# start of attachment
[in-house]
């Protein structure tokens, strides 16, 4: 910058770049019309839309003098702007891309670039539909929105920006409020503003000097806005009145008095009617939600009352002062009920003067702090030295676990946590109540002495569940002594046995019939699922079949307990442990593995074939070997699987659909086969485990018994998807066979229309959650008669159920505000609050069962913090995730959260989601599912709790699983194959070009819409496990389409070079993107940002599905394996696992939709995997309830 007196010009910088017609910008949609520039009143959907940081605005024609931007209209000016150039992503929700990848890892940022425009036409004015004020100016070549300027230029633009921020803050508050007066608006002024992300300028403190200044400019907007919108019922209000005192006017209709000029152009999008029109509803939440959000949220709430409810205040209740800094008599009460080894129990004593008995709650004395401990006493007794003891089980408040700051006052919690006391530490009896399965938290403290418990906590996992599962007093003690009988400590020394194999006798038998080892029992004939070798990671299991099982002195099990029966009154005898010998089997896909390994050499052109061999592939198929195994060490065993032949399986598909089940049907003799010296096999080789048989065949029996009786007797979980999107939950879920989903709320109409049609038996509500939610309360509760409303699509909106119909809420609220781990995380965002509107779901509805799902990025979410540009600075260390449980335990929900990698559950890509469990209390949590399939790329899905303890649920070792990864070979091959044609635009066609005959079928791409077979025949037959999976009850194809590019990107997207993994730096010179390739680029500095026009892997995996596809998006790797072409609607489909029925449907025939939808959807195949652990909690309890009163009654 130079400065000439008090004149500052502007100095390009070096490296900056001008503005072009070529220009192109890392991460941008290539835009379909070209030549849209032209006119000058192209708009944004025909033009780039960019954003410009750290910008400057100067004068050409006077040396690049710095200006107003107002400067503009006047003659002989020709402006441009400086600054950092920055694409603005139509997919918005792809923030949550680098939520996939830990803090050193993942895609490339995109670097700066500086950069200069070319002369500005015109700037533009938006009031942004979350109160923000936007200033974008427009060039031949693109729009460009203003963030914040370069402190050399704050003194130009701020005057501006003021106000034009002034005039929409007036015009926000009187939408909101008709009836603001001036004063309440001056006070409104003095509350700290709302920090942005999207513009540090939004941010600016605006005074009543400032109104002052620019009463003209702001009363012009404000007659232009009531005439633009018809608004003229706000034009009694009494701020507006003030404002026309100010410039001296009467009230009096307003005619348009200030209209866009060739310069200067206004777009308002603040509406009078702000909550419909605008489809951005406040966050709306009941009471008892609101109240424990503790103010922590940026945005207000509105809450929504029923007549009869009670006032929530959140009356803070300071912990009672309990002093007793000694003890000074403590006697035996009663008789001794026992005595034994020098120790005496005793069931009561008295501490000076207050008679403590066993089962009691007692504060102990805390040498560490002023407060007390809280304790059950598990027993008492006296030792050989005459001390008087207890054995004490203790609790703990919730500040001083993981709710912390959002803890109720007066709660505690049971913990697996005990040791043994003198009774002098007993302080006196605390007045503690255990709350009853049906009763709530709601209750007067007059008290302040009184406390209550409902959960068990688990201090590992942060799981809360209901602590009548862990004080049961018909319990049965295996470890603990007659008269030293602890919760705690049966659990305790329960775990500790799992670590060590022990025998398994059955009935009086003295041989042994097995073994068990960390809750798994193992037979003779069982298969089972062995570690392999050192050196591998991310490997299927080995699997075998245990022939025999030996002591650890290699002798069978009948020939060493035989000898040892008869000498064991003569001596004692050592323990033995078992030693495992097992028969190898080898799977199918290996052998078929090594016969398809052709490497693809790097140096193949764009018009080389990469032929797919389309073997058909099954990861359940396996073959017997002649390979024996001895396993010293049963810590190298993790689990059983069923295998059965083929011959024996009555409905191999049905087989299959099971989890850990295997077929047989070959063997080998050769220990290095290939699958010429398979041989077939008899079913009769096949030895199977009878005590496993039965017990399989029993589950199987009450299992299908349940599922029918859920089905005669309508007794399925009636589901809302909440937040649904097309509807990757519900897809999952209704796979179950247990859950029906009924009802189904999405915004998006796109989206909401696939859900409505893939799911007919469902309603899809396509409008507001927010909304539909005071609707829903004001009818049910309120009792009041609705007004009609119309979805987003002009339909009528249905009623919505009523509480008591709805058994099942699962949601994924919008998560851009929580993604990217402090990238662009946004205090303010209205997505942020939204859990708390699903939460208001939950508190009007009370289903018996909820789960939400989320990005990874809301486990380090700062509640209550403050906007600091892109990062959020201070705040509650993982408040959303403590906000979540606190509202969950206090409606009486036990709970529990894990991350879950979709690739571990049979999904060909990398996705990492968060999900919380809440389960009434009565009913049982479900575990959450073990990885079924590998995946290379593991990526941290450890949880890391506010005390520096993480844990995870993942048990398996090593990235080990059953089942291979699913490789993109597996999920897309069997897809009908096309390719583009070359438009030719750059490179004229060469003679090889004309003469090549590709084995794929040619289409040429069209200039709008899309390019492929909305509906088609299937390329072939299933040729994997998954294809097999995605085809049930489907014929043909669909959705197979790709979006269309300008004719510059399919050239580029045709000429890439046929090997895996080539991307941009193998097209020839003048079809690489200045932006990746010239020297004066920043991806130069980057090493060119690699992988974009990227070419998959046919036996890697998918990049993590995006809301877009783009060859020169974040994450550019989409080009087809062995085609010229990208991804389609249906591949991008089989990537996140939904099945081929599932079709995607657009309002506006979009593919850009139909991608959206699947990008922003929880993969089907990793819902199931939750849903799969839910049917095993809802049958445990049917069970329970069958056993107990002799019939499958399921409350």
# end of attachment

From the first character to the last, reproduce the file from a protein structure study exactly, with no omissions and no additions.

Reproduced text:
[in-house]
């Protein structure tokens, strides 16, 4: 910058770049019309839309003098702007891309670039539909929105920006409020503003000097806005009145008095009617939600009352002062009920003067702090030295676990946590109540002495569940002594046995019939699922079949307990442990593995074939070997699987659909086969485990018994998807066979229309959650008669159920505000609050069962913090995730959260989601599912709790699983194959070009819409496990389409070079993107940002599905394996696992939709995997309830 007196010009910088017609910008949609520039009143959907940081605005024609931007209209000016150039992503929700990848890892940022425009036409004015004020100016070549300027230029633009921020803050508050007066608006002024992300300028403190200044400019907007919108019922209000005192006017209709000029152009999008029109509803939440959000949220709430409810205040209740800094008599009460080894129990004593008995709650004395401990006493007794003891089980408040700051006052919690006391530490009896399965938290403290418990906590996992599962007093003690009988400590020394194999006798038998080892029992004939070798990671299991099982002195099990029966009154005898010998089997896909390994050499052109061999592939198929195994060490065993032949399986598909089940049907003799010296096999080789048989065949029996009786007797979980999107939950879920989903709320109409049609038996509500939610309360509760409303699509909106119909809420609220781990995380965002509107779901509805799902990025979410540009600075260390449980335990929900990698559950890509469990209390949590399939790329899905303890649920070792990864070979091959044609635009066609005959079928791409077979025949037959999976009850194809590019990107997207993994730096010179390739680029500095026009892997995996596809998006790797072409609607489909029925449907025939939808959807195949652990909690309890009163009654 130079400065000439008090004149500052502007100095390009070096490296900056001008503005072009070529220009192109890392991460941008290539835009379909070209030549849209032209006119000058192209708009944004025909033009780039960019954003410009750290910008400057100067004068050409006077040396690049710095200006107003107002400067503009006047003659002989020709402006441009400086600054950092920055694409603005139509997919918005792809923030949550680098939520996939830990803090050193993942895609490339995109670097700066500086950069200069070319002369500005015109700037533009938006009031942004979350109160923000936007200033974008427009060039031949693109729009460009203003963030914040370069402190050399704050003194130009701020005057501006003021106000034009002034005039929409007036015009926000009187939408909101008709009836603001001036004063309440001056006070409104003095509350700290709302920090942005999207513009540090939004941010600016605006005074009543400032109104002052620019009463003209702001009363012009404000007659232009009531005439633009018809608004003229706000034009009694009494701020507006003030404002026309100010410039001296009467009230009096307003005619348009200030209209866009060739310069200067206004777009308002603040509406009078702000909550419909605008489809951005406040966050709306009941009471008892609101109240424990503790103010922590940026945005207000509105809450929504029923007549009869009670006032929530959140009356803070300071912990009672309990002093007793000694003890000074403590006697035996009663008789001794026992005595034994020098120790005496005793069931009561008295501490000076207050008679403590066993089962009691007692504060102990805390040498560490002023407060007390809280304790059950598990027993008492006296030792050989005459001390008087207890054995004490203790609790703990919730500040001083993981709710912390959002803890109720007066709660505690049971913990697996005990040791043994003198009774002098007993302080006196605390007045503690255990709350009853049906009763709530709601209750007067007059008290302040009184406390209550409902959960068990688990201090590992942060799981809360209901602590009548862990004080049961018909319990049965295996470890603990007659008269030293602890919760705690049966659990305790329960775990500790799992670590060590022990025998398994059955009935009086003295041989042994097995073994068990960390809750798994193992037979003779069982298969089972062995570690392999050192050196591998991310490997299927080995699997075998245990022939025999030996002591650890290699002798069978009948020939060493035989000898040892008869000498064991003569001596004692050592323990033995078992030693495992097992028969190898080898799977199918290996052998078929090594016969398809052709490497693809790097140096193949764009018009080389990469032929797919389309073997058909099954990861359940396996073959017997002649390979024996001895396993010293049963810590190298993790689990059983069923295998059965083929011959024996009555409905191999049905087989299959099971989890850990295997077929047989070959063997080998050769220990290095290939699958010429398979041989077939008899079913009769096949030895199977009878005590496993039965017990399989029993589950199987009450299992299908349940599922029918859920089905005669309508007794399925009636589901809302909440937040649904097309509807990757519900897809999952209704796979179950247990859950029906009924009802189904999405915004998006796109989206909401696939859900409505893939799911007919469902309603899809396509409008507001927010909304539909005071609707829903004001009818049910309120009792009041609705007004009609119309979805987003002009339909009528249905009623919505009523509480008591709805058994099942699962949601994924919008998560851009929580993604990217402090990238662009946004205090303010209205997505942020939204859990708390699903939460208001939950508190009007009370289903018996909820789960939400989320990005990874809301486990380090700062509640209550403050906007600091892109990062959020201070705040509650993982408040959303403590906000979540606190509202969950206090409606009486036990709970529990894990991350879950979709690739571990049979999904060909990398996705990492968060999900919380809440389960009434009565009913049982479900575990959450073990990885079924590998995946290379593991990526941290450890949880890391506010005390520096993480844990995870993942048990398996090593990235080990059953089942291979699913490789993109597996999920897309069997897809009908096309390719583009070359438009030719750059490179004229060469003679090889004309003469090549590709084995794929040619289409040429069209200039709008899309390019492929909305509906088609299937390329072939299933040729994997998954294809097999995605085809049930489907014929043909669909959705197979790709979006269309300008004719510059399919050239580029045709000429890439046929090997895996080539991307941009193998097209020839003048079809690489200045932006990746010239020297004066920043991806130069980057090493060119690699992988974009990227070419998959046919036996890697998918990049993590995006809301877009783009060859020169974040994450550019989409080009087809062995085609010229990208991804389609249906591949991008089989990537996140939904099945081929599932079709995607657009309002506006979009593919850009139909991608959206699947990008922003929880993969089907990793819902199931939750849903799969839910049917095993809802049958445990049917069970329970069958056993107990002799019939499958399921409350």